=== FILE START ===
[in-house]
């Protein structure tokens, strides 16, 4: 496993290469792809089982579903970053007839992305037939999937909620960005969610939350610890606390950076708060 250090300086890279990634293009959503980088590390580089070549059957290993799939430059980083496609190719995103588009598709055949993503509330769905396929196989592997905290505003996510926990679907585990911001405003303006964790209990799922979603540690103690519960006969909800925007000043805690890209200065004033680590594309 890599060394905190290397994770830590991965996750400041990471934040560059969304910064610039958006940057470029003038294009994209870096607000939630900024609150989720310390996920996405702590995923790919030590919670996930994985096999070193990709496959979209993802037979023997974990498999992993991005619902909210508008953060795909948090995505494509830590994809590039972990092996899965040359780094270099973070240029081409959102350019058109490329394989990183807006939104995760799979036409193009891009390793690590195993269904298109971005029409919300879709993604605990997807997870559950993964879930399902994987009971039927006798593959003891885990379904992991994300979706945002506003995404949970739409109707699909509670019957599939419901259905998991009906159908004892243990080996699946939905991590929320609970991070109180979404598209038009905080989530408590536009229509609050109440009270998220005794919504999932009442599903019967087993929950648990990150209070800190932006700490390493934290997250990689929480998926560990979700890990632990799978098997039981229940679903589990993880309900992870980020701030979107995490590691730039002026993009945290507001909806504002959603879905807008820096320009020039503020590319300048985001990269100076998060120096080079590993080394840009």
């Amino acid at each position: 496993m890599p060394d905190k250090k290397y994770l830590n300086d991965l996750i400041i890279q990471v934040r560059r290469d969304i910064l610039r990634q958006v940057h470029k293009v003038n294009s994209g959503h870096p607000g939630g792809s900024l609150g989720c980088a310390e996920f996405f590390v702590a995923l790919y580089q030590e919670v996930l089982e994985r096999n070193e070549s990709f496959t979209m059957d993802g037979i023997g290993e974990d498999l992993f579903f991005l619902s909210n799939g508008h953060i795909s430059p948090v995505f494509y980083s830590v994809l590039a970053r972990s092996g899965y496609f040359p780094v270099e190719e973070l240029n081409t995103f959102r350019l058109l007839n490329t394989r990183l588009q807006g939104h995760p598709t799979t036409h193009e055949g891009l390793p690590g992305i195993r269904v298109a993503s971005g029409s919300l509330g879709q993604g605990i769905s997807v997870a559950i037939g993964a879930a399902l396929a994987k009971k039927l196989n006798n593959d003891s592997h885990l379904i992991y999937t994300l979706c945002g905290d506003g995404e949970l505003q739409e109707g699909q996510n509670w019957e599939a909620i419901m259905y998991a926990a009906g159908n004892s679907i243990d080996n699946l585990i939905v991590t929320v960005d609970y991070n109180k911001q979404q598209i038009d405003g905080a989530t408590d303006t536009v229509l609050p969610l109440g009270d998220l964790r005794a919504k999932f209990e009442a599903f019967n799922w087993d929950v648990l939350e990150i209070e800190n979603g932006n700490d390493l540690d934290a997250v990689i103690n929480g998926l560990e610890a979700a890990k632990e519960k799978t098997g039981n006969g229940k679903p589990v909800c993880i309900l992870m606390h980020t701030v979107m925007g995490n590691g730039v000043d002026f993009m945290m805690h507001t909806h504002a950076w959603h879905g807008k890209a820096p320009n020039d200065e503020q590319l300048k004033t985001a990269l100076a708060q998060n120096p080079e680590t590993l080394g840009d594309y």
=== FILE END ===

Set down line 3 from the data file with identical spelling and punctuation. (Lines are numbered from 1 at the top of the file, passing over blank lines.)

């Amino acid at each position: 496993m890599p060394d905190k250090k290397y994770l830590n300086d991965l996750i400041i890279q990471v934040r560059r290469d969304i910064l610039r990634q958006v940057h470029k293009v003038n294009s994209g959503h870096p607000g939630g792809s900024l609150g989720c980088a310390e996920f996405f590390v702590a995923l790919y580089q030590e919670v996930l089982e994985r096999n070193e070549s990709f496959t979209m059957d993802g037979i023997g290993e974990d498999l992993f579903f991005l619902s909210n799939g508008h953060i795909s430059p948090v995505f494509y980083s830590v994809l590039a970053r972990s092996g899965y496609f040359p780094v270099e190719e973070l240029n081409t995103f959102r350019l058109l007839n490329t394989r990183l588009q807006g939104h995760p598709t799979t036409h193009e055949g891009l390793p690590g992305i195993r269904v298109a993503s971005g029409s919300l509330g879709q993604g605990i769905s997807v997870a559950i037939g993964a879930a399902l396929a994987k009971k039927l196989n006798n593959d003891s592997h885990l379904i992991y999937t994300l979706c945002g905290d506003g995404e949970l505003q739409e109707g699909q996510n509670w019957e599939a909620i419901m259905y998991a926990a009906g159908n004892s679907i243990d080996n699946l585990i939905v991590t929320v960005d609970y991070n109180k911001q979404q598209i038009d405003g905080a989530t408590d303006t536009v229509l609050p969610l109440g009270d998220l964790r005794a919504k999932f209990e009442a599903f019967n799922w087993d929950v648990l939350e990150i209070e800190n979603g932006n700490d390493l540690d934290a997250v990689i103690n929480g998926l560990e610890a979700a890990k632990e519960k799978t098997g039981n006969g229940k679903p589990v909800c993880i309900l992870m606390h980020t701030v979107m925007g995490n590691g730039v000043d002026f993009m945290m805690h507001t909806h504002a950076w959603h879905g807008k890209a820096p320009n020039d200065e503020q590319l300048k004033t985001a990269l100076a708060q998060n120096p080079e680590t590993l080394g840009d594309y």